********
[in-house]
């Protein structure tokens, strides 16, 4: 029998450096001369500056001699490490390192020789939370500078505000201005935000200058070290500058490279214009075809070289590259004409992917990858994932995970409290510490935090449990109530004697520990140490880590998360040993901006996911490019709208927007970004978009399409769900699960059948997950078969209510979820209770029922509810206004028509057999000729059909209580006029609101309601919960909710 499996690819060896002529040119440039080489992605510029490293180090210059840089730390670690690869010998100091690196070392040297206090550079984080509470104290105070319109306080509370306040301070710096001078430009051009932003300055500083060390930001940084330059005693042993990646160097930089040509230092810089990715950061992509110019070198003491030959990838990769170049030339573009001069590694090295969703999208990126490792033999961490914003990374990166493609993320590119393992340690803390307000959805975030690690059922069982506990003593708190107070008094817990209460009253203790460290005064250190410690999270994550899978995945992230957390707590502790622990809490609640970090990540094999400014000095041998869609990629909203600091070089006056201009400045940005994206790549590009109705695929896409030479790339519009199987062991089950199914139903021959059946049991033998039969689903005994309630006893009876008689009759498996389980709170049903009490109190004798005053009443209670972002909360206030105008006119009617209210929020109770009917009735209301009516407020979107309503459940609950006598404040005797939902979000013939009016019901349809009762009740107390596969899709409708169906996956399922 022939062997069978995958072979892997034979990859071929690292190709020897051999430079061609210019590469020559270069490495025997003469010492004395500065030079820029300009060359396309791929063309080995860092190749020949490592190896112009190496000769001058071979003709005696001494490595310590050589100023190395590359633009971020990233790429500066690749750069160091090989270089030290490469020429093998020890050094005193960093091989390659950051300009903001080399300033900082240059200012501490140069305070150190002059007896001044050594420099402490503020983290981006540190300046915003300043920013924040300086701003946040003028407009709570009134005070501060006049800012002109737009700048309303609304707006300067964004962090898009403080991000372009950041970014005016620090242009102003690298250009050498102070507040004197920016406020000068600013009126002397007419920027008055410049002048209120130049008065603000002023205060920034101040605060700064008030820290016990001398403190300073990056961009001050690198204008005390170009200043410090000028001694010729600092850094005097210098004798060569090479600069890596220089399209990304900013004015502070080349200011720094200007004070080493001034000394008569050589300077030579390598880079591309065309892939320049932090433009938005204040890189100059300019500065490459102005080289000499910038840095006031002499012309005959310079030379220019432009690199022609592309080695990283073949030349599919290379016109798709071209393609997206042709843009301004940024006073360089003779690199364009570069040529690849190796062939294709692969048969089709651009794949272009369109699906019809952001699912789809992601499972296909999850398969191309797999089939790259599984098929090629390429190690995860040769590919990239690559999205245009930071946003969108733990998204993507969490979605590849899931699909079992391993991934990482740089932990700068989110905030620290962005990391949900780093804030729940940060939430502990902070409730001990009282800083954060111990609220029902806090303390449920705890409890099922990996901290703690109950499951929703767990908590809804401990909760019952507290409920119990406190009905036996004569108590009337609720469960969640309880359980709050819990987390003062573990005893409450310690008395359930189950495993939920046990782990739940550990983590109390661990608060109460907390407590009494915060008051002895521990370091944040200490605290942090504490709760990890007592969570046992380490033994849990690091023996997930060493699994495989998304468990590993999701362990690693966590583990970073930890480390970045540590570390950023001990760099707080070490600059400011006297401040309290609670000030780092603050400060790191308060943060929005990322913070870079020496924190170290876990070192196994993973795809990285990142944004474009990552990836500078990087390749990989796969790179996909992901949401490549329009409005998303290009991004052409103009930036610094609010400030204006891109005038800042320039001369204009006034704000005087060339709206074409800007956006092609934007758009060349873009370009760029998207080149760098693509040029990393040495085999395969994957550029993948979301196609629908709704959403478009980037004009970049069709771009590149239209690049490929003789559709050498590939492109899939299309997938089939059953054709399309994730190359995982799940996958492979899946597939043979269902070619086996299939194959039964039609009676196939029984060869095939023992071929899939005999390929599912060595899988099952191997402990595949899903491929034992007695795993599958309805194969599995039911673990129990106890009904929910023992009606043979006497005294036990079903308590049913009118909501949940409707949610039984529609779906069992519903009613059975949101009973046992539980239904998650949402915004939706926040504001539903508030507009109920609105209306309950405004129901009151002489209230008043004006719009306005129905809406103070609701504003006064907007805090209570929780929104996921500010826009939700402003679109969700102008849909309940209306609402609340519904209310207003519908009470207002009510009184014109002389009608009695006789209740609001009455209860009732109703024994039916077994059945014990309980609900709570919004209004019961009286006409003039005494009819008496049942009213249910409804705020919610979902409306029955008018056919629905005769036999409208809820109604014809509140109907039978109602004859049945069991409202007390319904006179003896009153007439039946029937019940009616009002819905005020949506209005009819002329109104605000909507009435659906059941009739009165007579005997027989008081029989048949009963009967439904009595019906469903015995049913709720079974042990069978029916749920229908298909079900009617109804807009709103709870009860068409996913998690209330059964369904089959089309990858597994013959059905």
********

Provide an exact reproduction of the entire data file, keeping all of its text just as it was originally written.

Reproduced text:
[in-house]
């Protein structure tokens, strides 16, 4: 029998450096001369500056001699490490390192020789939370500078505000201005935000200058070290500058490279214009075809070289590259004409992917990858994932995970409290510490935090449990109530004697520990140490880590998360040993901006996911490019709208927007970004978009399409769900699960059948997950078969209510979820209770029922509810206004028509057999000729059909209580006029609101309601919960909710 499996690819060896002529040119440039080489992605510029490293180090210059840089730390670690690869010998100091690196070392040297206090550079984080509470104290105070319109306080509370306040301070710096001078430009051009932003300055500083060390930001940084330059005693042993990646160097930089040509230092810089990715950061992509110019070198003491030959990838990769170049030339573009001069590694090295969703999208990126490792033999961490914003990374990166493609993320590119393992340690803390307000959805975030690690059922069982506990003593708190107070008094817990209460009253203790460290005064250190410690999270994550899978995945992230957390707590502790622990809490609640970090990540094999400014000095041998869609990629909203600091070089006056201009400045940005994206790549590009109705695929896409030479790339519009199987062991089950199914139903021959059946049991033998039969689903005994309630006893009876008689009759498996389980709170049903009490109190004798005053009443209670972002909360206030105008006119009617209210929020109770009917009735209301009516407020979107309503459940609950006598404040005797939902979000013939009016019901349809009762009740107390596969899709409708169906996956399922 022939062997069978995958072979892997034979990859071929690292190709020897051999430079061609210019590469020559270069490495025997003469010492004395500065030079820029300009060359396309791929063309080995860092190749020949490592190896112009190496000769001058071979003709005696001494490595310590050589100023190395590359633009971020990233790429500066690749750069160091090989270089030290490469020429093998020890050094005193960093091989390659950051300009903001080399300033900082240059200012501490140069305070150190002059007896001044050594420099402490503020983290981006540190300046915003300043920013924040300086701003946040003028407009709570009134005070501060006049800012002109737009700048309303609304707006300067964004962090898009403080991000372009950041970014005016620090242009102003690298250009050498102070507040004197920016406020000068600013009126002397007419920027008055410049002048209120130049008065603000002023205060920034101040605060700064008030820290016990001398403190300073990056961009001050690198204008005390170009200043410090000028001694010729600092850094005097210098004798060569090479600069890596220089399209990304900013004015502070080349200011720094200007004070080493001034000394008569050589300077030579390598880079591309065309892939320049932090433009938005204040890189100059300019500065490459102005080289000499910038840095006031002499012309005959310079030379220019432009690199022609592309080695990283073949030349599919290379016109798709071209393609997206042709843009301004940024006073360089003779690199364009570069040529690849190796062939294709692969048969089709651009794949272009369109699906019809952001699912789809992601499972296909999850398969191309797999089939790259599984098929090629390429190690995860040769590919990239690559999205245009930071946003969108733990998204993507969490979605590849899931699909079992391993991934990482740089932990700068989110905030620290962005990391949900780093804030729940940060939430502990902070409730001990009282800083954060111990609220029902806090303390449920705890409890099922990996901290703690109950499951929703767990908590809804401990909760019952507290409920119990406190009905036996004569108590009337609720469960969640309880359980709050819990987390003062573990005893409450310690008395359930189950495993939920046990782990739940550990983590109390661990608060109460907390407590009494915060008051002895521990370091944040200490605290942090504490709760990890007592969570046992380490033994849990690091023996997930060493699994495989998304468990590993999701362990690693966590583990970073930890480390970045540590570390950023001990760099707080070490600059400011006297401040309290609670000030780092603050400060790191308060943060929005990322913070870079020496924190170290876990070192196994993973795809990285990142944004474009990552990836500078990087390749990989796969790179996909992901949401490549329009409005998303290009991004052409103009930036610094609010400030204006891109005038800042320039001369204009006034704000005087060339709206074409800007956006092609934007758009060349873009370009760029998207080149760098693509040029990393040495085999395969994957550029993948979301196609629908709704959403478009980037004009970049069709771009590149239209690049490929003789559709050498590939492109899939299309997938089939059953054709399309994730190359995982799940996958492979899946597939043979269902070619086996299939194959039964039609009676196939029984060869095939023992071929899939005999390929599912060595899988099952191997402990595949899903491929034992007695795993599958309805194969599995039911673990129990106890009904929910023992009606043979006497005294036990079903308590049913009118909501949940409707949610039984529609779906069992519903009613059975949101009973046992539980239904998650949402915004939706926040504001539903508030507009109920609105209306309950405004129901009151002489209230008043004006719009306005129905809406103070609701504003006064907007805090209570929780929104996921500010826009939700402003679109969700102008849909309940209306609402609340519904209310207003519908009470207002009510009184014109002389009608009695006789209740609001009455209860009732109703024994039916077994059945014990309980609900709570919004209004019961009286006409003039005494009819008496049942009213249910409804705020919610979902409306029955008018056919629905005769036999409208809820109604014809509140109907039978109602004859049945069991409202007390319904006179003896009153007439039946029937019940009616009002819905005020949506209005009819002329109104605000909507009435659906059941009739009165007579005997027989008081029989048949009963009967439904009595019906469903015995049913709720079974042990069978029916749920229908298909079900009617109804807009709103709870009860068409996913998690209330059964369904089959089309990858597994013959059905």